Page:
“Bald Mountain, don't go changin'!” That was Uncle Ned's motto as we cruised laps in Sun Valley's bowls, riding the fixed, three-seater Mayday chair. Me in my Spiderman jacket and bug-eyed Bollé goggles, him in his 80s, glitter-puke one piece and Oakley Eyeshaders. Guys with mohawks riding neon Rad Dogs would be whooping "Sick gnar, brah!" beneath us. Ski patrollers in red-and-black ski suits sitting astride snowmobiles, looking on in condescension…Alright, sometimes reality and idyllic pop-culture ski scenes blend when I'm dreaming. Sue me (but really…please don't).

The reverie ends. I peel my eyes open and crab-crawl out of a tangle of sheets. Stumbling out into a narrow hallway decorated in soaring eagle paintings and tired winter jackets, tripping over haphazard ski boots, grabbing hold of freestanding skis for support. I brush my teeth, pee, and gear up. I need to get to town. Lucky me, there's the Mountain Rides bus system. Free. Runs every half hour. Accesses both base lodges (River Run and Warm Springs), the beginner mountain lodge (Dollar Mountain), all of town, and stops within a five minute walk of every hotel/resort/condo complex. But all I need is a quality cup of coffee, so it's off to Velocio before I hit the slopes…

For better and for worse, the resort has evolved from the 80s ski town of my dreams into a world-renowned destination resort. There are 15 lifts now, only 5 of which are two- or three-seater classics. Multimillion-dollar log cabin lodges spatter the mountains, offering world-class services with a distinct down-home-luxury atmosphere. Sun Valley Company has even evolved from its anti-snowboarder, anti-jibber traditionalism to offer a full terrain park complete with 22' superpipe. Thankfully, the Mayday chair remains, basking in the sun and its isolated glory.

Sun Valley still aspires to be a locals' ski town. God forbid we become the next Vail or Aspen. We abhor the whole "private Idaho" thing, but that's because we live it and deign to share it. Which means I'm betraying my upbringing in sharing too many secrets about the valley…suffice it to say it doesn't take a geology doctorate to find a turkey in Seattle Ridge, or a little heaven in the Warm Springs trees. But Baldy is like any ski mountain – she's fickle and temperamental, and the best way to get to know her on any given day is to ask those who hear about her non-stop. So drop by PK's Ski and Sports, get a fresh edge put on your lumber, and chat up the ski techs for the local chatter. You'll be surprised at how much they're willing to give up for a few Budweisers.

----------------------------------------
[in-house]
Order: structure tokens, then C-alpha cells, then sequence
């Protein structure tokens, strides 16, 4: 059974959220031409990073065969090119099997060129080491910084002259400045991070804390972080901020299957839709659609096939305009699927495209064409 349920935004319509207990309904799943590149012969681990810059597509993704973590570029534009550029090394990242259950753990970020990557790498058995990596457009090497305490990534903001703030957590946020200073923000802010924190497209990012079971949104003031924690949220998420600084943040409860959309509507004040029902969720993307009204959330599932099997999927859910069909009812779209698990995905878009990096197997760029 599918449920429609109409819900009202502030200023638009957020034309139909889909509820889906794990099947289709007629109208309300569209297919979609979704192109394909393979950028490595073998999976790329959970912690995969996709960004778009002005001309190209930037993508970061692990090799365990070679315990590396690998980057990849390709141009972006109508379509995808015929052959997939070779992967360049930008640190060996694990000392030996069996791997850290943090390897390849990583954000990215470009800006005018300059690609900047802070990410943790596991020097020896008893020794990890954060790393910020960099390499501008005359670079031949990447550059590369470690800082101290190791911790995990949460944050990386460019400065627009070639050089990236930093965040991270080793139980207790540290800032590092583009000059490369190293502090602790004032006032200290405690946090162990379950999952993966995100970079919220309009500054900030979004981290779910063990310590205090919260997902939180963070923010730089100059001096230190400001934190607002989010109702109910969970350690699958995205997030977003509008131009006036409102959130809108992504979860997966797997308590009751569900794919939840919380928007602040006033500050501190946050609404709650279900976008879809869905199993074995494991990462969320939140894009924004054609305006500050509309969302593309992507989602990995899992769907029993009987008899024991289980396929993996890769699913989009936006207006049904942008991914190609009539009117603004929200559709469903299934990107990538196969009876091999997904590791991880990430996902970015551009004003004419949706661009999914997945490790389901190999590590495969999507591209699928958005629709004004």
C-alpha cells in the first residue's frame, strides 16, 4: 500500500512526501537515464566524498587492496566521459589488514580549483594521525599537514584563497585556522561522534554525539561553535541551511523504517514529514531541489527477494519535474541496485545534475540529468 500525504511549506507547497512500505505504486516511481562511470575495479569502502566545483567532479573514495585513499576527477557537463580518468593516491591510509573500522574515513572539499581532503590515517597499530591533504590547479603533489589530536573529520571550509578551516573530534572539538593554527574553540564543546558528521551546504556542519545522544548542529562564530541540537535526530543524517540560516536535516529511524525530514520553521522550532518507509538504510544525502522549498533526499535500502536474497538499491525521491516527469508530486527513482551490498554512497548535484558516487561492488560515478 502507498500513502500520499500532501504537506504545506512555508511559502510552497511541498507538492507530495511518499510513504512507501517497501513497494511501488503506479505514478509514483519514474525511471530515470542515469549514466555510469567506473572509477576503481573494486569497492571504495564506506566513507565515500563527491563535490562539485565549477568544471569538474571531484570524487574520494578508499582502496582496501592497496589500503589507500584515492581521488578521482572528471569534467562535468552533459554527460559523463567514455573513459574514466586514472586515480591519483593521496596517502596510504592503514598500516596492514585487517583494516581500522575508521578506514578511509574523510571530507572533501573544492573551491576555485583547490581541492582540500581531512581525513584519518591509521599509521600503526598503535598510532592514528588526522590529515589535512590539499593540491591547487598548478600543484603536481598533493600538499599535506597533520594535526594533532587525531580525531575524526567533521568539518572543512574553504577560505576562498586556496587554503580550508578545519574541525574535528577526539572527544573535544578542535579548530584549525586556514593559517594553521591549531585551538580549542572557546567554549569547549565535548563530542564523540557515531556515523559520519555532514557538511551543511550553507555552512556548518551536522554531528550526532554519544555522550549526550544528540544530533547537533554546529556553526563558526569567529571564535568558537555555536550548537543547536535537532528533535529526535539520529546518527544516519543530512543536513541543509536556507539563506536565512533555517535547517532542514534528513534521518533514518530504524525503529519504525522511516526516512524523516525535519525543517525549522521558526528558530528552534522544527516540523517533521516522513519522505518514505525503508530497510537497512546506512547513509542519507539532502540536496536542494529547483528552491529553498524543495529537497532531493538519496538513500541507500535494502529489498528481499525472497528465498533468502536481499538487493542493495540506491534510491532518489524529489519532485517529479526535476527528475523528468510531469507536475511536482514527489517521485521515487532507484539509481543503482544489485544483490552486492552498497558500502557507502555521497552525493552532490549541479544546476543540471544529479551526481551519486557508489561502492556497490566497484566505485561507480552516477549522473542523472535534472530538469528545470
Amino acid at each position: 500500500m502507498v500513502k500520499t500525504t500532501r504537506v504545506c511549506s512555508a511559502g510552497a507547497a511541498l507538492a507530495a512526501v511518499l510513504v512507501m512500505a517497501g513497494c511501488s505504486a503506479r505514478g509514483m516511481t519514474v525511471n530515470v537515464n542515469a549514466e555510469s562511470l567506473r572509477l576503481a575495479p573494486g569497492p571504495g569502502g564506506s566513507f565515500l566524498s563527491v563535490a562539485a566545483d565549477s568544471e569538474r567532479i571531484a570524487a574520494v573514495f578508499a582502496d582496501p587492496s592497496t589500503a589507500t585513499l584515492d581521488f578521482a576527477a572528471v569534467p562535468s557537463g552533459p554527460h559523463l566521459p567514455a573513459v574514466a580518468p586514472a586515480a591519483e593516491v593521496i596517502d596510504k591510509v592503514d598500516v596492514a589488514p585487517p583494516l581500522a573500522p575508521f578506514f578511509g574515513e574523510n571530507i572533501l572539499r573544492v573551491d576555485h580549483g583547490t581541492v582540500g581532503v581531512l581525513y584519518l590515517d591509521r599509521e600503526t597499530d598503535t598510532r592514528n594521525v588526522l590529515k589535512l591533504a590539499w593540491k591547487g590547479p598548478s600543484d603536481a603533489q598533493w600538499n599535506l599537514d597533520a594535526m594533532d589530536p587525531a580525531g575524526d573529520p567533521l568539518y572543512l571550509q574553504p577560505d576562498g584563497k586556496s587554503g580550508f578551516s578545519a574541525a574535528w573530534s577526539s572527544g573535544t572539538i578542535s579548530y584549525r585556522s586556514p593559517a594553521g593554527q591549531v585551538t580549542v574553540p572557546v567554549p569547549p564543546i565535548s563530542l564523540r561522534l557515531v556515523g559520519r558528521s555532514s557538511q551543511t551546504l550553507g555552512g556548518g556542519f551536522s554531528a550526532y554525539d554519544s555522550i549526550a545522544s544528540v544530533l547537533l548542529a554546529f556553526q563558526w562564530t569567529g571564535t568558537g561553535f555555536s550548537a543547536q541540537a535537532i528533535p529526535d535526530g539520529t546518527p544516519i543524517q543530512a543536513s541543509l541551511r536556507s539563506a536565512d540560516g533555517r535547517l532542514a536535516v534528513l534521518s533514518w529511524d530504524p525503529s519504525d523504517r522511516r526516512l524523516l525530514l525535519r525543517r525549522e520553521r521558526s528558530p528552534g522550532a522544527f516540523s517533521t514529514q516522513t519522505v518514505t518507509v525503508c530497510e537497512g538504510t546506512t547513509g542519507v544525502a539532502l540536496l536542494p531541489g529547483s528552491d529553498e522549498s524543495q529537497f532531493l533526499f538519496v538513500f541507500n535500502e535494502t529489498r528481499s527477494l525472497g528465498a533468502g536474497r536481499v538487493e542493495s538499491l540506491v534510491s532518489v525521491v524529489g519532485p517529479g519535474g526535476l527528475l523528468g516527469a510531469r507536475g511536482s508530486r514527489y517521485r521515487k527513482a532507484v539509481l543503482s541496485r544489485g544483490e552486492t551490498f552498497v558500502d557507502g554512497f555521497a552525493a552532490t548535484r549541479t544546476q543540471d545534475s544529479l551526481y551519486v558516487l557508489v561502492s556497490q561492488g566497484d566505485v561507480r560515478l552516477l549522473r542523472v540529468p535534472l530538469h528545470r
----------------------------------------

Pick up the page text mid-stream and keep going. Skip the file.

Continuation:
"But I want on-piste! I want groomers!" you say. Throw a rock. Sun Valley has the most extensive snowmaking system in North America with world-renowned grooming to boot. There's a reason the resort has produced so many Olympic medalists. With over 2,000 acres of terrain, 30% of which is consistently groomed, variety abounds. Even Jackson Hole can't brag the consistent pitch of Baldy (trust me, growing up I spent every winter racing in the Jackson Hole "Super G". I never realized a race held on rolling hills could be considered a "speed event"…). The scarier part is half the town of Sun Valley is over 50 and can still whoop your ass on a "Warm-Springs-top-to-bottom" lap.

But the youth embrace the greying population. They're the keepers of the Valley's lore. The chutes. The stashes. The know-how. And there's always the respite of the younger tourists who return to the valley out of tradition from visiting with the grandparents.

So, we'll chase the hipster Seattleites and the bronzed Californians around the mountain, showing off our winter plumage like attention-starved mountain finches. And, if that plan doesn't pan out, we'll spend our days après-ing in the parking lot with some "polish" (frizknocker, throw-a-Frisbee-at-a-pole-with-a-bottle-on-it…whatever you want to call it) and move on to Lefty's porch for the best burger and tastiest fresh-cut fries in town. We'll meander the two blocks to the Cellar and everybody's favorite Kitten. After a few Moscow Mules (or, let's be honest, PBRs), friends will inevitably drag us to pay cover at Whiskey's, the only bar in town where we can dance or see a show. But, the night won't end until we find ourselves in the Casino where we can forget all about that Seattle/California minx. Hell, we'll forget what drink is in our hands while we close down the old mining town dive bar with Uncle Ned's glory days diatribe lulling us into a stupor. We'll stumble back to bed (because it's all of three blocks away) and drift off…

"Bald Mountain, don't go changin'!" as a blur of Miami Vice ski suits swim through your head. You'll peel your eyes open and crab-crawl out of a tangle of sheets. Stumbling out into a narrow hallway decorated in soaring eagle paintings and…damn! How'd you end up moving here?

Marquee image: Karl Fostvedt. Sun Valley, ID. PHOTO: Tal Roberts